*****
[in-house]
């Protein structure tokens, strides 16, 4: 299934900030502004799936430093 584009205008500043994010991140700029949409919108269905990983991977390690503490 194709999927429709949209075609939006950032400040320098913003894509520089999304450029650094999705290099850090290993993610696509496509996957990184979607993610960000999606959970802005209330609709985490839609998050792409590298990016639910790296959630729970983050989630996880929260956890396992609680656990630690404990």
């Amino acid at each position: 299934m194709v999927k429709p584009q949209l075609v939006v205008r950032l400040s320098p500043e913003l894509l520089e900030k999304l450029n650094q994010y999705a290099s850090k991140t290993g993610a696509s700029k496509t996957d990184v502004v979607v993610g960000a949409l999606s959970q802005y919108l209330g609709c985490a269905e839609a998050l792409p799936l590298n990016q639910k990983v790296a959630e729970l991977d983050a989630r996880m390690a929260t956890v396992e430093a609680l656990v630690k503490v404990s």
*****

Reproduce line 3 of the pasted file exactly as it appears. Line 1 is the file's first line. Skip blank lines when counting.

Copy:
């Amino acid at each position: 299934m194709v999927k429709p584009q949209l075609v939006v205008r950032l400040s320098p500043e913003l894509l520089e900030k999304l450029n650094q994010y999705a290099s850090k991140t290993g993610a696509s700029k496509t996957d990184v502004v979607v993610g960000a949409l999606s959970q802005y919108l209330g609709c985490a269905e839609a998050l792409p799936l590298n990016q639910k990983v790296a959630e729970l991977d983050a989630r996880m390690a929260t956890v396992e430093a609680l656990v630690k503490v404990s």